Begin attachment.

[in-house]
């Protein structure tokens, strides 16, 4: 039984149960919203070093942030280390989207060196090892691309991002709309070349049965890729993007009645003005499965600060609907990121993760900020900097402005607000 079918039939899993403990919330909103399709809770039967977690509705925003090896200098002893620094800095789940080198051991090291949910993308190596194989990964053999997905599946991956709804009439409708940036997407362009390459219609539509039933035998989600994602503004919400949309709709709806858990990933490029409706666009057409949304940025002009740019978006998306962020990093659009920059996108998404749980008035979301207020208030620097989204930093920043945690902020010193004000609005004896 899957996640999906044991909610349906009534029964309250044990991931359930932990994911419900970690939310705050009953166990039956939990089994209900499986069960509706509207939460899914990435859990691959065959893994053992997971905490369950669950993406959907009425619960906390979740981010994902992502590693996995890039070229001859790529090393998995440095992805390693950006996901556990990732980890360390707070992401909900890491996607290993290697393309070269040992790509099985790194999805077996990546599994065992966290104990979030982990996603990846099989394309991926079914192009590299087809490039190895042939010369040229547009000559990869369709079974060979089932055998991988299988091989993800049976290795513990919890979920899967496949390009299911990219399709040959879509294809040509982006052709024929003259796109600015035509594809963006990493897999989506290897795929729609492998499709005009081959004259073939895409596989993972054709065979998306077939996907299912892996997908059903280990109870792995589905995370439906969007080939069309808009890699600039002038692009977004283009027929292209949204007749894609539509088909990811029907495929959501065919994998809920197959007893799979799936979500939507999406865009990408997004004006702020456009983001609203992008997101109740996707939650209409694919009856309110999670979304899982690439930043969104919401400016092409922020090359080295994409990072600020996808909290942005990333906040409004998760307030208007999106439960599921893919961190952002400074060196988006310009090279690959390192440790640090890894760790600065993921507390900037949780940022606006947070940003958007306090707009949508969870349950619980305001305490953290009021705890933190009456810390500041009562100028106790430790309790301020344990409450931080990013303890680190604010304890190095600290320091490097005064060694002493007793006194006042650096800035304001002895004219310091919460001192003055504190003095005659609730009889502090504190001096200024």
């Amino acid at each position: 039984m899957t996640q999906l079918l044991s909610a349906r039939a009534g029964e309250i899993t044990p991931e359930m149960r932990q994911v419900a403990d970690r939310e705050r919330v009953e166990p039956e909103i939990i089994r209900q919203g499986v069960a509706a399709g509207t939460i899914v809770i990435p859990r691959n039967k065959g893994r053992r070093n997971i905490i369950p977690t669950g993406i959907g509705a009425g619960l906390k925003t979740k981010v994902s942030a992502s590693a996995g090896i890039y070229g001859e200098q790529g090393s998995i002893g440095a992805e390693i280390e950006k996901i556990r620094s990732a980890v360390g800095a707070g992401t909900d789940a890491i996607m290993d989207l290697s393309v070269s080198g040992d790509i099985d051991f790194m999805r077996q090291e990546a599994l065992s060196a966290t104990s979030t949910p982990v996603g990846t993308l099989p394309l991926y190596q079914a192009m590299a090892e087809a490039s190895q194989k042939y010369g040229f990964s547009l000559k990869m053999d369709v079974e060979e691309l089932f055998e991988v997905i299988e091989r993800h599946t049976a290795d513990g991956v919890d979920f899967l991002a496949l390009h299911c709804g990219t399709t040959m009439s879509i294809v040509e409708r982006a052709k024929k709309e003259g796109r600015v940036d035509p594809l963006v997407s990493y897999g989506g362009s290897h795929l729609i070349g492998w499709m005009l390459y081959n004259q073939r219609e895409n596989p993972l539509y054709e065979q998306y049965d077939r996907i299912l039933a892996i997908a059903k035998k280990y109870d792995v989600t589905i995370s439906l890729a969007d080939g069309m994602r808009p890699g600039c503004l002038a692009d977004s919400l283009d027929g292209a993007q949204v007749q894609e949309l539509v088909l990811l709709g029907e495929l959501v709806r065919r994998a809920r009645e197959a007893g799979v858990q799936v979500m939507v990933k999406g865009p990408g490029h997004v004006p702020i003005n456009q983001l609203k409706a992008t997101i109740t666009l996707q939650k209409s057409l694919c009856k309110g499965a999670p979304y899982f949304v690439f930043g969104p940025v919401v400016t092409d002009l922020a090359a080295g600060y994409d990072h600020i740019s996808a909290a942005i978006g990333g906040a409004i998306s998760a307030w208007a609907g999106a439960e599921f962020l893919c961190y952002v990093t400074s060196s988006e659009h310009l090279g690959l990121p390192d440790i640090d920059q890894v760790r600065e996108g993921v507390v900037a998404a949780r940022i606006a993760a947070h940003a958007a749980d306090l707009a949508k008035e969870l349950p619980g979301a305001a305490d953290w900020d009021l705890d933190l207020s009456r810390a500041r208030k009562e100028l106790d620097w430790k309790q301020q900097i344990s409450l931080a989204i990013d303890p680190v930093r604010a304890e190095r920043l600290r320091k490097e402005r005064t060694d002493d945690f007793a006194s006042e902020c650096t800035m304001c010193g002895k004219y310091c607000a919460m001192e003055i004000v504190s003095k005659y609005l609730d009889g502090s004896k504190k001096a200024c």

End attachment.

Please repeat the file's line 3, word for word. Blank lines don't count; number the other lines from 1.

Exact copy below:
């Amino acid at each position: 039984m899957t996640q999906l079918l044991s909610a349906r039939a009534g029964e309250i899993t044990p991931e359930m149960r932990q994911v419900a403990d970690r939310e705050r919330v009953e166990p039956e909103i939990i089994r209900q919203g499986v069960a509706a399709g509207t939460i899914v809770i990435p859990r691959n039967k065959g893994r053992r070093n997971i905490i369950p977690t669950g993406i959907g509705a009425g619960l906390k925003t979740k981010v994902s942030a992502s590693a996995g090896i890039y070229g001859e200098q790529g090393s998995i002893g440095a992805e390693i280390e950006k996901i556990r620094s990732a980890v360390g800095a707070g992401t909900d789940a890491i996607m290993d989207l290697s393309v070269s080198g040992d790509i099985d051991f790194m999805r077996q090291e990546a599994l065992s060196a966290t104990s979030t949910p982990v996603g990846t993308l099989p394309l991926y190596q079914a192009m590299a090892e087809a490039s190895q194989k042939y010369g040229f990964s547009l000559k990869m053999d369709v079974e060979e691309l089932f055998e991988v997905i299988e091989r993800h599946t049976a290795d513990g991956v919890d979920f899967l991002a496949l390009h299911c709804g990219t399709t040959m009439s879509i294809v040509e409708r982006a052709k024929k709309e003259g796109r600015v940036d035509p594809l963006v997407s990493y897999g989506g362009s290897h795929l729609i070349g492998w499709m005009l390459y081959n004259q073939r219609e895409n596989p993972l539509y054709e065979q998306y049965d077939r996907i299912l039933a892996i997908a059903k035998k280990y109870d792995v989600t589905i995370s439906l890729a969007d080939g069309m994602r808009p890699g600039c503004l002038a692009d977004s919400l283009d027929g292209a993007q949204v007749q894609e949309l539509v088909l990811l709709g029907e495929l959501v709806r065919r994998a809920r009645e197959a007893g799979v858990q799936v979500m939507v990933k999406g865009p990408g490029h997004v004006p702020i003005n456009q983001l609203k409706a992008t997101i109740t666009l996707q939650k209409s057409l694919c009856k309110g499965a999670p979304y899982f949304v690439f930043g969104p940025v919401v400016t092409d002009l922020a090359a080295g600060y994409d990072h600020i740019s996808a909290a942005i978006g990333g906040a409004i998306s998760a307030w208007a609907g999106a439960e599921f962020l893919c961190y952002v990093t400074s060196s988006e659009h310009l090279g690959l990121p390192d440790i640090d920059q890894v760790r600065e996108g993921v507390v900037a998404a949780r940022i606006a993760a947070h940003a958007a749980d306090l707009a949508k008035e969870l349950p619980g979301a305001a305490d953290w900020d009021l705890d933190l207020s009456r810390a500041r208030k009562e100028l106790d620097w430790k309790q301020q900097i344990s409450l931080a989204i990013d303890p680190v930093r604010a304890e190095r920043l600290r320091k490097e402005r005064t060694d002493d945690f007793a006194s006042e902020c650096t800035m304001c010193g002895k004219y310091c607000a919460m001192e003055i004000v504190s003095k005659y609005l609730d009889g502090s004896k504190k001096a200024c």